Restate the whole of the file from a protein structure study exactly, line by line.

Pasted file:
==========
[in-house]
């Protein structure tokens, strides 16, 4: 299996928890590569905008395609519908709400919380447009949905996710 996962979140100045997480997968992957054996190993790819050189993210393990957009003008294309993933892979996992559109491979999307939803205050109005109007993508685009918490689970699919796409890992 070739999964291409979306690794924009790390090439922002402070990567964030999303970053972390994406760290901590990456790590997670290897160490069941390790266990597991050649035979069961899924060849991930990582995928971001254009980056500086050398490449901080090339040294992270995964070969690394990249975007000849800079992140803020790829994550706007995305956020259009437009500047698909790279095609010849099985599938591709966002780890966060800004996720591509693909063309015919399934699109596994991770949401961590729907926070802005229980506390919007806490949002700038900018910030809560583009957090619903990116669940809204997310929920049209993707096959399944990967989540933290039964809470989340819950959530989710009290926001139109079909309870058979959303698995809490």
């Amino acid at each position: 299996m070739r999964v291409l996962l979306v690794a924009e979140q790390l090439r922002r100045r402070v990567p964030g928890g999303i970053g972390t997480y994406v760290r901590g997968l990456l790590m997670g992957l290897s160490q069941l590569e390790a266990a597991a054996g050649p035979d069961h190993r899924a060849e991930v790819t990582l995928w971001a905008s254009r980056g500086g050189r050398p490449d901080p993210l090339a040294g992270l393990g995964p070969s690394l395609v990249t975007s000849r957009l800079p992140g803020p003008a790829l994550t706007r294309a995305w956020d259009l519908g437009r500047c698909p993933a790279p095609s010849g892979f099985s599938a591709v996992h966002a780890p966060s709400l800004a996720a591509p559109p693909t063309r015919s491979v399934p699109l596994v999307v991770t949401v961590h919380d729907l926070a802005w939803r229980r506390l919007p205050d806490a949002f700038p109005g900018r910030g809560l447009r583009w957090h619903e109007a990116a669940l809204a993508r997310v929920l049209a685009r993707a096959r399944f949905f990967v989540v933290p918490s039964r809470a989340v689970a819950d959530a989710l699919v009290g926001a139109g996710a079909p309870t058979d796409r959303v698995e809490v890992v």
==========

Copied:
[in-house]
């Protein structure tokens, strides 16, 4: 299996928890590569905008395609519908709400919380447009949905996710 996962979140100045997480997968992957054996190993790819050189993210393990957009003008294309993933892979996992559109491979999307939803205050109005109007993508685009918490689970699919796409890992 070739999964291409979306690794924009790390090439922002402070990567964030999303970053972390994406760290901590990456790590997670290897160490069941390790266990597991050649035979069961899924060849991930990582995928971001254009980056500086050398490449901080090339040294992270995964070969690394990249975007000849800079992140803020790829994550706007995305956020259009437009500047698909790279095609010849099985599938591709966002780890966060800004996720591509693909063309015919399934699109596994991770949401961590729907926070802005229980506390919007806490949002700038900018910030809560583009957090619903990116669940809204997310929920049209993707096959399944990967989540933290039964809470989340819950959530989710009290926001139109079909309870058979959303698995809490």
């Amino acid at each position: 299996m070739r999964v291409l996962l979306v690794a924009e979140q790390l090439r922002r100045r402070v990567p964030g928890g999303i970053g972390t997480y994406v760290r901590g997968l990456l790590m997670g992957l290897s160490q069941l590569e390790a266990a597991a054996g050649p035979d069961h190993r899924a060849e991930v790819t990582l995928w971001a905008s254009r980056g500086g050189r050398p490449d901080p993210l090339a040294g992270l393990g995964p070969s690394l395609v990249t975007s000849r957009l800079p992140g803020p003008a790829l994550t706007r294309a995305w956020d259009l519908g437009r500047c698909p993933a790279p095609s010849g892979f099985s599938a591709v996992h966002a780890p966060s709400l800004a996720a591509p559109p693909t063309r015919s491979v399934p699109l596994v999307v991770t949401v961590h919380d729907l926070a802005w939803r229980r506390l919007p205050d806490a949002f700038p109005g900018r910030g809560l447009r583009w957090h619903e109007a990116a669940l809204a993508r997310v929920l049209a685009r993707a096959r399944f949905f990967v989540v933290p918490s039964r809470a989340v689970a819950d959530a989710l699919v009290g926001a139109g996710a079909p309870t058979d796409r959303v698995e809490v890992v």